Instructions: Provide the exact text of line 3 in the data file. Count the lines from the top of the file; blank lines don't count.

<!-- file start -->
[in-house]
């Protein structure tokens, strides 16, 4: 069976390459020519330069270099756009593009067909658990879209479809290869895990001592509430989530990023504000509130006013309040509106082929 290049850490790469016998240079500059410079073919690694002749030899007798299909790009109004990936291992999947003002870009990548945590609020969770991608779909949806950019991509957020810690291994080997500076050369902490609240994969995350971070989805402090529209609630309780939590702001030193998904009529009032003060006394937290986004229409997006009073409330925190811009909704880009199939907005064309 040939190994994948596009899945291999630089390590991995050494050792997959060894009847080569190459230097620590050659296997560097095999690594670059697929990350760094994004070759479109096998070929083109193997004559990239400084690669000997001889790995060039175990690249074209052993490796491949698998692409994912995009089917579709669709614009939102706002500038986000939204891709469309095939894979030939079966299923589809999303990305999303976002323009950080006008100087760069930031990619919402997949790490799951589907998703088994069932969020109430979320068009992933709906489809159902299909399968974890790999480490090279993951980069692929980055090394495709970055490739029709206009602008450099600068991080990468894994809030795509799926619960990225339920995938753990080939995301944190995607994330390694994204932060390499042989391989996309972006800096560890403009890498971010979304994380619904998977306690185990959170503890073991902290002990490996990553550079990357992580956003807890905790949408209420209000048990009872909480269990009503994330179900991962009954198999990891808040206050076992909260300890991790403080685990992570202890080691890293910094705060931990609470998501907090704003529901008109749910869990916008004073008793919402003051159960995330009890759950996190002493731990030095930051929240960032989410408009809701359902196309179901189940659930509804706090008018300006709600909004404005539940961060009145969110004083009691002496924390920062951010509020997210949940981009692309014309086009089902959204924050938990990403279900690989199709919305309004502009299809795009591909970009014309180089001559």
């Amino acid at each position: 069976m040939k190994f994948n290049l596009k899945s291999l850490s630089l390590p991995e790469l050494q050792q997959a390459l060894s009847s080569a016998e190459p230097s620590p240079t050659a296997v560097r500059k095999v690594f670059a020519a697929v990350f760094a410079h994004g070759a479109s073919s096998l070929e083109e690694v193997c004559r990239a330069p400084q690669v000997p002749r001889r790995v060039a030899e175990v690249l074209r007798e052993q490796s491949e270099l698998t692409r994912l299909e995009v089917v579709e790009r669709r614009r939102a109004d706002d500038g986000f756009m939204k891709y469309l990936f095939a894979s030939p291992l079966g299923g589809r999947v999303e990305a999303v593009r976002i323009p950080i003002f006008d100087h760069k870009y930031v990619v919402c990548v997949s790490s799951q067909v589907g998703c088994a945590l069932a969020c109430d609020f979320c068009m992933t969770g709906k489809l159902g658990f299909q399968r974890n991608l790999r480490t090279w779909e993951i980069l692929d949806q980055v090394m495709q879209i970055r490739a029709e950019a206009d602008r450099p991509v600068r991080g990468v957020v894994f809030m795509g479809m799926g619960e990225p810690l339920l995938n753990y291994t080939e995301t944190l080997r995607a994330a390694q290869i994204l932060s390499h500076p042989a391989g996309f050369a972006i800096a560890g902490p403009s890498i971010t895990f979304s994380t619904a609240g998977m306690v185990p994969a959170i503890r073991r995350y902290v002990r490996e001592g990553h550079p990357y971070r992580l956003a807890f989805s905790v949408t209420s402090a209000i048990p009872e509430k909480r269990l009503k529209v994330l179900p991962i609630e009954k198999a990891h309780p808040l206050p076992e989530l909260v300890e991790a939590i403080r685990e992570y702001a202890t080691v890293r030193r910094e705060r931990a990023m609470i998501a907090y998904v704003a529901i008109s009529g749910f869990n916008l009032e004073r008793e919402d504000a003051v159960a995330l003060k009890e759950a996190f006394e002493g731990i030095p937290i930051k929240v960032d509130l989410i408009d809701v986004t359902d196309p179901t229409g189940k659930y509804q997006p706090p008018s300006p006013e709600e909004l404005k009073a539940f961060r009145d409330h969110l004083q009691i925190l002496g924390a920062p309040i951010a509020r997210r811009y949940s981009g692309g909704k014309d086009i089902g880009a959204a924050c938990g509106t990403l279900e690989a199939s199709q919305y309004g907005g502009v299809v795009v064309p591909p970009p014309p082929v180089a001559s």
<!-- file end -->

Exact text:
């Amino acid at each position: 069976m040939k190994f994948n290049l596009k899945s291999l850490s630089l390590p991995e790469l050494q050792q997959a390459l060894s009847s080569a016998e190459p230097s620590p240079t050659a296997v560097r500059k095999v690594f670059a020519a697929v990350f760094a410079h994004g070759a479109s073919s096998l070929e083109e690694v193997c004559r990239a330069p400084q690669v000997p002749r001889r790995v060039a030899e175990v690249l074209r007798e052993q490796s491949e270099l698998t692409r994912l299909e995009v089917v579709e790009r669709r614009r939102a109004d706002d500038g986000f756009m939204k891709y469309l990936f095939a894979s030939p291992l079966g299923g589809r999947v999303e990305a999303v593009r976002i323009p950080i003002f006008d100087h760069k870009y930031v990619v919402c990548v997949s790490s799951q067909v589907g998703c088994a945590l069932a969020c109430d609020f979320c068009m992933t969770g709906k489809l159902g658990f299909q399968r974890n991608l790999r480490t090279w779909e993951i980069l692929d949806q980055v090394m495709q879209i970055r490739a029709e950019a206009d602008r450099p991509v600068r991080g990468v957020v894994f809030m795509g479809m799926g619960e990225p810690l339920l995938n753990y291994t080939e995301t944190l080997r995607a994330a390694q290869i994204l932060s390499h500076p042989a391989g996309f050369a972006i800096a560890g902490p403009s890498i971010t895990f979304s994380t619904a609240g998977m306690v185990p994969a959170i503890r073991r995350y902290v002990r490996e001592g990553h550079p990357y971070r992580l956003a807890f989805s905790v949408t209420s402090a209000i048990p009872e509430k909480r269990l009503k529209v994330l179900p991962i609630e009954k198999a990891h309780p808040l206050p076992e989530l909260v300890e991790a939590i403080r685990e992570y702001a202890t080691v890293r030193r910094e705060r931990a990023m609470i998501a907090y998904v704003a529901i008109s009529g749910f869990n916008l009032e004073r008793e919402d504000a003051v159960a995330l003060k009890e759950a996190f006394e002493g731990i030095p937290i930051k929240v960032d509130l989410i408009d809701v986004t359902d196309p179901t229409g189940k659930y509804q997006p706090p008018s300006p006013e709600e909004l404005k009073a539940f961060r009145d409330h969110l004083q009691i925190l002496g924390a920062p309040i951010a509020r997210r811009y949940s981009g692309g909704k014309d086009i089902g880009a959204a924050c938990g509106t990403l279900e690989a199939s199709q919305y309004g907005g502009v299809v795009v064309p591909p970009p014309p082929v180089a001559s």